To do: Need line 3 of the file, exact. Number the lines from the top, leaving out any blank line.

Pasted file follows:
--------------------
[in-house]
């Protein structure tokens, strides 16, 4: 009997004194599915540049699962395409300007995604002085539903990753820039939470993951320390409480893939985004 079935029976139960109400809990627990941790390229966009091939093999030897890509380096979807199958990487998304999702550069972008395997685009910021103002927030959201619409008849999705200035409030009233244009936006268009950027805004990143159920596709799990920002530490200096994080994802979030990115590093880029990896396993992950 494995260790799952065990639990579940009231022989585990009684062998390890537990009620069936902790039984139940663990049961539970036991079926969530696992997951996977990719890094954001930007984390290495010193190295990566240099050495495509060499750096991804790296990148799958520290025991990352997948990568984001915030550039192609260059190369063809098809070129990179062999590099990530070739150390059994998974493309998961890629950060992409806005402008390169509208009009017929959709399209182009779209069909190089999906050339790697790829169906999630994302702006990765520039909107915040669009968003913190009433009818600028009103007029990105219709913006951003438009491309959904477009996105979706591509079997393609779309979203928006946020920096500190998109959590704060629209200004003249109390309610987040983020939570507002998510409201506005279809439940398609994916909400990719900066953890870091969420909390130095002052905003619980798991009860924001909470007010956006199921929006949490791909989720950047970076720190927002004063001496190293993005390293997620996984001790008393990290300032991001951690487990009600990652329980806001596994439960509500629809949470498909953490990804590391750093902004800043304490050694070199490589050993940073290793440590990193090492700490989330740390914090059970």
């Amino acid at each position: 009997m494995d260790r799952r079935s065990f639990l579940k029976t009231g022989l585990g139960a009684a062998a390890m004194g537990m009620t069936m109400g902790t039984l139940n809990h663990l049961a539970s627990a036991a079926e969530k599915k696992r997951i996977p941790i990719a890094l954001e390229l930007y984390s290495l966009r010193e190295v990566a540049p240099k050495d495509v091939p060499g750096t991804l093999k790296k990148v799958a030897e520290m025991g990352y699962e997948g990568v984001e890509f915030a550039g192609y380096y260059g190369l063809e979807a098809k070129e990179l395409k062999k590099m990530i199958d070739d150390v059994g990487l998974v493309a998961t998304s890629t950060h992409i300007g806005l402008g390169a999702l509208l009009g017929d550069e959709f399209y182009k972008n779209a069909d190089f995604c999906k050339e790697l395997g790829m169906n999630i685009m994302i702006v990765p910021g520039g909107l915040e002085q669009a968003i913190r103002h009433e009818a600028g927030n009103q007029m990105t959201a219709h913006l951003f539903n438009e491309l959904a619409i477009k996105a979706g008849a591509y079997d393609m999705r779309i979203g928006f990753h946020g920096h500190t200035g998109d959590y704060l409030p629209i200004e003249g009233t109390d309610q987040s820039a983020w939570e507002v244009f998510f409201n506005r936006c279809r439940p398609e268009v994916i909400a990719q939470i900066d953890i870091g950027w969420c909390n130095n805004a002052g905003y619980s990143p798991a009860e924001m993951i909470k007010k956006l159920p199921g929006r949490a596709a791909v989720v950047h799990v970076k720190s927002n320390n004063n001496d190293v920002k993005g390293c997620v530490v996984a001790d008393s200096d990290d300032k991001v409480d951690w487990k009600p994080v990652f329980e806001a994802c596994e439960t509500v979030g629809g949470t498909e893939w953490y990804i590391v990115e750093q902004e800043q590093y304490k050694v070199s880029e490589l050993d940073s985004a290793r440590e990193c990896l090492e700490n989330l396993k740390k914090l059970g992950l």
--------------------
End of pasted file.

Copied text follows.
């Amino acid at each position: 009997m494995d260790r799952r079935s065990f639990l579940k029976t009231g022989l585990g139960a009684a062998a390890m004194g537990m009620t069936m109400g902790t039984l139940n809990h663990l049961a539970s627990a036991a079926e969530k599915k696992r997951i996977p941790i990719a890094l954001e390229l930007y984390s290495l966009r010193e190295v990566a540049p240099k050495d495509v091939p060499g750096t991804l093999k790296k990148v799958a030897e520290m025991g990352y699962e997948g990568v984001e890509f915030a550039g192609y380096y260059g190369l063809e979807a098809k070129e990179l395409k062999k590099m990530i199958d070739d150390v059994g990487l998974v493309a998961t998304s890629t950060h992409i300007g806005l402008g390169a999702l509208l009009g017929d550069e959709f399209y182009k972008n779209a069909d190089f995604c999906k050339e790697l395997g790829m169906n999630i685009m994302i702006v990765p910021g520039g909107l915040e002085q669009a968003i913190r103002h009433e009818a600028g927030n009103q007029m990105t959201a219709h913006l951003f539903n438009e491309l959904a619409i477009k996105a979706g008849a591509y079997d393609m999705r779309i979203g928006f990753h946020g920096h500190t200035g998109d959590y704060l409030p629209i200004e003249g009233t109390d309610q987040s820039a983020w939570e507002v244009f998510f409201n506005r936006c279809r439940p398609e268009v994916i909400a990719q939470i900066d953890i870091g950027w969420c909390n130095n805004a002052g905003y619980s990143p798991a009860e924001m993951i909470k007010k956006l159920p199921g929006r949490a596709a791909v989720v950047h799990v970076k720190s927002n320390n004063n001496d190293v920002k993005g390293c997620v530490v996984a001790d008393s200096d990290d300032k991001v409480d951690w487990k009600p994080v990652f329980e806001a994802c596994e439960t509500v979030g629809g949470t498909e893939w953490y990804i590391v990115e750093q902004e800043q590093y304490k050694v070199s880029e490589l050993d940073s985004a290793r440590e990193c990896l090492e700490n989330l396993k740390k914090l059970g992950l």